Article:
The United States is flying blind for the potential resurgence of COVID-19, experts say, as states fall back on testing, data reporting
The United States is flying blind for the potential resurgence of COVID-19, experts say, as states fall back on testing, data reporting

The United States is flying blind for the potential resurgence of COVID-19, experts say, as states fall back on testing, data reporting

In the wake of a wave of warnings from officials about a potential resurgence of COVID-19 in the US, there is growing concern among health experts that the dwindling access to public data, closed by COVID-19 test sites and with an increasing number of people , which instead uses home tests, it can leave the nation vulnerable to unforeseen increases.

“Comprehensive case data is essential for an effective response. As we have seen throughout the pandemic, lack of data leads to poor decision-making and ultimately costs lives,” Drs. John Brownstein, an epidemiologist at Boston Children’s Hospital and a contributor to ABC News, said.

Since last summer, dozens of states and federal agencies have chosen to step down from regular data reporting. Few states still offer COVID-19 data reports seven days a week, with most now switching to weekly or alternate day schedules.

“Federal public health has no statutory authority to control what and how public health data is reported. As such, the CDC relies on a patchwork of approaches to collecting data voluntarily provided by state and local jurisdictions,” a spokesman for the Centers for Disease Control and Prevention said in a statement to ABC News on Monday. “This pandemic demonstrated the inadequacies of the broken patchwork system. Immediate and complete data is needed to make the best recommendations to keep people safe and informed about policy making.”

Earlier this year, the Department of Health and Human Services also finalized the requirement for hospitals to report several important COVID-19 measurements, including a daily total of the number of COVID-19 deaths, the number of emergency department overflows and ventilated patients, and information on critical staff shortage.

The decision comes weeks after the CDC unveiled a new plan to determine the COVID-19 risk in communities and updated its facewear recommendations, allowing almost the entire country to become mask-free under the new guidelines.

Some health experts have criticized the guide, suggesting it gives Americans a false sense of security as it relies less on transmission-related data and more on the availability of hospital beds.

In recent weeks, wastewater monitoring has become a critical measure. At present, indicators suggest that COVID-19 infection rates may be higher than first assumed; an increase in the number of wastewater sites monitored by the CDC has seen an increase in the presence of the COVID-19 virus in their wastewater.

Although wastewater may be a useful tool used as a preliminary indicator of COVID-19 trends in the United States, experts said it would not be sufficient to use it alone to predict data trends.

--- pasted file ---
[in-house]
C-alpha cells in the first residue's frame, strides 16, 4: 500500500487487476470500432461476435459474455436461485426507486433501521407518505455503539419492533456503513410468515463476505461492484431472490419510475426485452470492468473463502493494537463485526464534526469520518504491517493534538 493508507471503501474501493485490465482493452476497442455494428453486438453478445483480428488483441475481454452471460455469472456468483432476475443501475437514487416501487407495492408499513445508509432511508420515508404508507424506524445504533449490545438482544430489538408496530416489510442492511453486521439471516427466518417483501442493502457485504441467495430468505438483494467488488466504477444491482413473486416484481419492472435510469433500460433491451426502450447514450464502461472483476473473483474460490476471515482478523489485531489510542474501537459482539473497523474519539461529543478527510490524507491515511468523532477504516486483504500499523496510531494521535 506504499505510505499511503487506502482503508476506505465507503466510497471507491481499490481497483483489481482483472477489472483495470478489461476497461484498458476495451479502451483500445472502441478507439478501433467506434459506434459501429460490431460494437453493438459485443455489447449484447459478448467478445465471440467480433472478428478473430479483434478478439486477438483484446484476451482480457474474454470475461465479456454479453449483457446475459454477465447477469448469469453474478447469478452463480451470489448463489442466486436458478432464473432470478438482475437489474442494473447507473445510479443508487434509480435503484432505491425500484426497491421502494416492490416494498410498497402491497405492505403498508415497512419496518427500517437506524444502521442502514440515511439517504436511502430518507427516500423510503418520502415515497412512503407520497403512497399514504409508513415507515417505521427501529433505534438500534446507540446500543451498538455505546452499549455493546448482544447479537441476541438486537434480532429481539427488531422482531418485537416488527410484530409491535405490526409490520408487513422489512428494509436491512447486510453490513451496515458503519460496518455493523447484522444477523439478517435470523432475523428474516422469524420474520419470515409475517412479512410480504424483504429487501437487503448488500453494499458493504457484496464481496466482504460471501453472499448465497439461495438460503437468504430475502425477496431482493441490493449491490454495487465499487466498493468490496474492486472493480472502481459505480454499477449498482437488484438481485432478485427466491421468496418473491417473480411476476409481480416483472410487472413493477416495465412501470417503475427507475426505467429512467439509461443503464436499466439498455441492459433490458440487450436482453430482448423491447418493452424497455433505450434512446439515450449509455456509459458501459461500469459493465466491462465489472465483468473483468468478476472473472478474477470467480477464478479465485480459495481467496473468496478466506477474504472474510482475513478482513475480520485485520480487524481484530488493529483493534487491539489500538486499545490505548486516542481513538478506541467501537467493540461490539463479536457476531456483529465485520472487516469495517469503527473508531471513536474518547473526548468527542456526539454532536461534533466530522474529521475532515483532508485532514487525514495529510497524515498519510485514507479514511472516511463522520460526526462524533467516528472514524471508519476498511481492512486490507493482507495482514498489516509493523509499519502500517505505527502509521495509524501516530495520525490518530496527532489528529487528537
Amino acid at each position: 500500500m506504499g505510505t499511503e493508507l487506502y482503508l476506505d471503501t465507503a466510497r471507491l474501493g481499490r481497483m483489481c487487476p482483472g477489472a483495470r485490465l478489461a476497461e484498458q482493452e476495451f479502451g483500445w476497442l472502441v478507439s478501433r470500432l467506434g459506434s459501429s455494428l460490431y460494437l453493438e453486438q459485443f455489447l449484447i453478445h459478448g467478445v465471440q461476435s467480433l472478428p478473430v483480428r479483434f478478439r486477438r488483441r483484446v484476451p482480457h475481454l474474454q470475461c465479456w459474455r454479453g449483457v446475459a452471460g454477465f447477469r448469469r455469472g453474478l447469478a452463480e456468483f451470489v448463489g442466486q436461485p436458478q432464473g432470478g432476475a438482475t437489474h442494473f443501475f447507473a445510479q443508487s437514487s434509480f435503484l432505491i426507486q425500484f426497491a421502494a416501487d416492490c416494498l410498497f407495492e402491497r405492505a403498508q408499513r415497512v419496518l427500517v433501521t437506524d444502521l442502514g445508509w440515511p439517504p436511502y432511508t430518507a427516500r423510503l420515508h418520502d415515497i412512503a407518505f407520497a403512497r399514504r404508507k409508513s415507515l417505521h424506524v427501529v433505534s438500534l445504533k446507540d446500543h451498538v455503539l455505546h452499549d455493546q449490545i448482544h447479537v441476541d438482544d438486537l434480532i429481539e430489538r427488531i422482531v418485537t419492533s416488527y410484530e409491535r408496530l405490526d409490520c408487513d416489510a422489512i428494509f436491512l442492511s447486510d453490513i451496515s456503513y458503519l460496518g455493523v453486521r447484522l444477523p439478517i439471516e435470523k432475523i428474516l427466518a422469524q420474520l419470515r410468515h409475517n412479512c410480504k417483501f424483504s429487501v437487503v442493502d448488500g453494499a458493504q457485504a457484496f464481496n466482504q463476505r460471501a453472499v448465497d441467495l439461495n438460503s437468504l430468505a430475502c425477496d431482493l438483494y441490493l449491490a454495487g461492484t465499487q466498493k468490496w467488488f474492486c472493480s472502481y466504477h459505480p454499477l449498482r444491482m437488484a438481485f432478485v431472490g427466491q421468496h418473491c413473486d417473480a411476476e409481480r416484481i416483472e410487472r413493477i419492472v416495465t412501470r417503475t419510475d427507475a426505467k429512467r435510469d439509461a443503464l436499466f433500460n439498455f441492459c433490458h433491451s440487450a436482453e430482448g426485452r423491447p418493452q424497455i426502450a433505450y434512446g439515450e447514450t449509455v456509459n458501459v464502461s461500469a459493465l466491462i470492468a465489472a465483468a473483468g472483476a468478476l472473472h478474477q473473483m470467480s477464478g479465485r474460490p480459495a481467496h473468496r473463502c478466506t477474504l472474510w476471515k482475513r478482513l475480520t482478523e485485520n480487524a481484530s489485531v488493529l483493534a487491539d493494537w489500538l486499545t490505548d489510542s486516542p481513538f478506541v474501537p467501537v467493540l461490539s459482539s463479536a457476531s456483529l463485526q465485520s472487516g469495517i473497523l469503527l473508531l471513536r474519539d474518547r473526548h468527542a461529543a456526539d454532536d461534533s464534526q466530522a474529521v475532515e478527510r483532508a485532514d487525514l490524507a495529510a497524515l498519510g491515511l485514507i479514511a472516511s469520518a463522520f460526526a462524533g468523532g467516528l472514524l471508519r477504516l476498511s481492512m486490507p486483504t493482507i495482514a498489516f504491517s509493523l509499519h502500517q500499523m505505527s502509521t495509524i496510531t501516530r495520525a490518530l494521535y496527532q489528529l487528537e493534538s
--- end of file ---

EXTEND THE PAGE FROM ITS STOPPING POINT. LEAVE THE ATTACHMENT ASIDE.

“While we have other monitoring tools such as wastewater virus levels and hospitalization counts, test data provide an understanding of the full extent of community transfer and ultimately risk to our health systems,” Brownstein said.

From coast to coast, dozens of states have moved to closed public testing sites, as at-home COVID-19 testing has become more available at pharmacies and offered to Americans through the federal testing program.

However, most Americans do not report their findings to officials, which is why experts said the number of infections is likely to be understated.

Reported test levels are now at their lowest point in eight months, with reported test numbers falling by almost 75% since the beginning of the year.

“Testing has always been a cornerstone of our pandemic response. Without this monitoring data, we are flying blind and will almost certainly repeat the mistakes of the past,” Brownstein said. “When we close test sites, we not only endanger individuals, their contacts and their communities, we undermine critical public health infrastructure.”

Of further concern is the potential for the CDC, which has compiled important COVID-19 measurements throughout the pandemic, to lose access to data following the loss of federal funding.

“We are the compiler of the data, but we do not have the authority to collect it. And therefore we depend on states being willing to share it with us and the data use license, data use agreements, in order to do so.” CDC Director Dr. Rochelle Walensky told CBS News earlier this month.

When the public health declaration lapses, the agency will no longer have access to many key data metrics.

“Data related to COVID-19 test results and hospitalizations are currently available due to the public health emergency statement. When this statement expires, the CDC’s access to this important information will expire,” the CDC representative explained.

The CDC has embarked on an aggressive data modernization effort, the agency told ABC News. With adequate funding, these efforts will enable the sharing of data and information across the public health ecosystem.

“System-wide modernization and change for the benefit of all public health requires the CDC to have the authority to coordinate and guide how data is reported and shared for evidence-based decision-making,” the CDC representative said. “The nation can no longer continue with the current, fragmented approach to collecting public health data to be better prepared for future pandemics.”

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